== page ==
When Peter Jackson announced he was splitting the prequel to his cinematic masterpiece Lord of the Rings in to three parts instead of the initially planned two, it divided fans and critics alike. As it turns out this was probably a good thing on his part. The film still clocks in at just under three hours, which at first seemed a little excessive given the slow paced first hour. This, however, changes as Bilbo Baggins, Gandalf and a party of dwarves finally embark on their journey to the Lonely Mountain.
Those of you who read the book as a child like I did will be pleased to know that the film starts with the exact same narration as the novel, something screenwriter Phillipa Boyens continues throughout the movie to an excellent degree. This allows the transition from page to screen to be a smooth one. Utilising many of the same production staff as he did in Lord of the Rings was an obvious decision given it's success and the same cinematic sparkle that garnered said success is unsurprisingly present within The Hobbit. One of the main reasons for this sparkle is the cinematography. The rolling landscapes of New Zealand are completely transformed in to the plains of Middle-Earth which is a juxtaposed brilliantly with the almost British appearance of Hobbiton, (in fact filmed in Matamata, Waikato) and gives the film a real sense of movement as the narrative progresses.
People familiar with Tolkien lore as a whole will be surprised to see the inclusion of brown wizard Radagast and a scene involving The Necromancer. Despite both these characters being mentioned in the novel neither play as prominent a part as they do in the film. While this might annoy die-hard Tolkien fans, it certainly explains the two hour fifty runtime and could explain Jackson's decision to split the film in to three parts, providing he plans to bring some non-novel material in to parts two and three. A further plus to the inclusion of material not found within the novel is the potential to expand the horizons of fans who want dig a little deeper in to the Middle-Earth mythos and will perhaps go on to pick up The Simarillion, a collection of stories and histories outside of the main narrative.
Martin Freeman's portrayal of Bilbo is a refreshing change from the broody, non-acting of Elijah Wood throughout Lord of the Rings. Bringing a comedic element to the table might well alienate people, however those people would do well to remember the original novel was written for Tolkien's children, and the film does cater for a younger audience than it's predecessors. That aside though there are plenty of elements that will appeal to those who revel in battle sequences, particularly the lengthy scene in the depths of the misty mountains, involving the goblin king (voiced by Dame Edna Everage of all people, which is somewhat fitting). Other stand out moments within the film are unsurprisingly the most memorable moments from the book too. The fight between the ice giants about halfway through the film was something I had forgotten and was done brilliantly. The meeting with the trolls early on is particularly enjoyable and brought back waves of nostalgia from my pre-teen days. The almost-human nature of them was a surprise given that I was expecting them to be as inhumane as the orcs. Speaking of which, the Orcs also play a surprisingly prominent role within the film, surprising since the main antagonists of the book were the goblins of the Misty Mountains, however it was an understandable inclusion for those whose only experience of Tolkien are the previous films and needed something to hark back too.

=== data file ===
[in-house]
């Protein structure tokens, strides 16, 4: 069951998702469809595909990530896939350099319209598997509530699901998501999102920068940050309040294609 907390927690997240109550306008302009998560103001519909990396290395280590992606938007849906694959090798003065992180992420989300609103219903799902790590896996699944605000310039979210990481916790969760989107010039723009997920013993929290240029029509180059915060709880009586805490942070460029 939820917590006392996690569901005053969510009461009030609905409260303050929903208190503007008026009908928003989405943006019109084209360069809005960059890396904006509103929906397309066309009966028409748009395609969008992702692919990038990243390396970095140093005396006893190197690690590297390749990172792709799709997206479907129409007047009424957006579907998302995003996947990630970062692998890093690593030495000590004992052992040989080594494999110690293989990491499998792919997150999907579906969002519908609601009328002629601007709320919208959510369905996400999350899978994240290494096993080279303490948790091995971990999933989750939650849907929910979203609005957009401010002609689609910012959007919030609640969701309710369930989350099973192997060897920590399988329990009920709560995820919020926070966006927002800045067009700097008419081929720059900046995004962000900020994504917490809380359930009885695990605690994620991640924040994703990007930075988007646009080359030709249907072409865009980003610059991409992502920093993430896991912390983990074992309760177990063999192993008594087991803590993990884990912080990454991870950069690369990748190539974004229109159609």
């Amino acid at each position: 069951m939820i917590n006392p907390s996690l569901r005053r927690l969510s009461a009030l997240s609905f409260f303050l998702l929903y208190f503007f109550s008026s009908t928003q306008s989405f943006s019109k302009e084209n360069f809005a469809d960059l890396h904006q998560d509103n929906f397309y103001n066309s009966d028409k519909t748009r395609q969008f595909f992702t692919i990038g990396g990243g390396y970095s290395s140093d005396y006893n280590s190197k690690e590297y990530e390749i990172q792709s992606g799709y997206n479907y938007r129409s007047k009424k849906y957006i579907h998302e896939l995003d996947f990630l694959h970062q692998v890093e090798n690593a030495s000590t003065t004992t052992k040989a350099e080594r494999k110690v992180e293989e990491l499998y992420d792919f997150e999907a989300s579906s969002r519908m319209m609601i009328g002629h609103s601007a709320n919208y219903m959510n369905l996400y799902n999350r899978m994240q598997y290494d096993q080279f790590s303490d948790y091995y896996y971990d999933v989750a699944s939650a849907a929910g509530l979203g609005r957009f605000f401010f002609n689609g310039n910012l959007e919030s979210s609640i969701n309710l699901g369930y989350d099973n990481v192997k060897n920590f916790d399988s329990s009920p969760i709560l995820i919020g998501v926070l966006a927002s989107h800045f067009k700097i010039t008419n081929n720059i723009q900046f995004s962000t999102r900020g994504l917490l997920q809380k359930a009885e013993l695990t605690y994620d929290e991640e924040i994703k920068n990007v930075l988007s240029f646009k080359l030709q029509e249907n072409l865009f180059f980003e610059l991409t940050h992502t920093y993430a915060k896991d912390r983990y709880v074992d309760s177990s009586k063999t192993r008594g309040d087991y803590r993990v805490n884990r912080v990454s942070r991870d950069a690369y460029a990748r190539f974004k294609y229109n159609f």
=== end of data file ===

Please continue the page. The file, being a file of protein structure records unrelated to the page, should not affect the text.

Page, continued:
One of the most important scenes within the narrative is Bilbo's discovery of the ring once he becomes separated from his companions. Gollum is fantastic as usual, and those who have seen The Two Towers will enjoy a reworking of his fish-catching song. The pathos created by his schizophrenia is something previously unachieved despite being touched on before, and a real sense of pity is established as he struggles with his greed for 'the precious' and his longing for interaction with others.
As a whole the film is unsurprisingly loyal to Tolkien's works apart from the already mentioned extras, which is something long-time fans will be happy with. Even the viewers in the cinema couldn't really detract from the overall film (despite inspiring my previous blog post) and I would happily go and watch the film again. Given that this film is only the first part of a trilogy it sets the bar extremely high for the next two films (December 2013, July 2014 respectively). If Jackson carries on with the high standard in his next two forays in to Middle-Earth we can expect a trilogy to rival, if not surpass, that he has already created. If you haven't already seen this film (what are the chances of that?) Go and see it, now.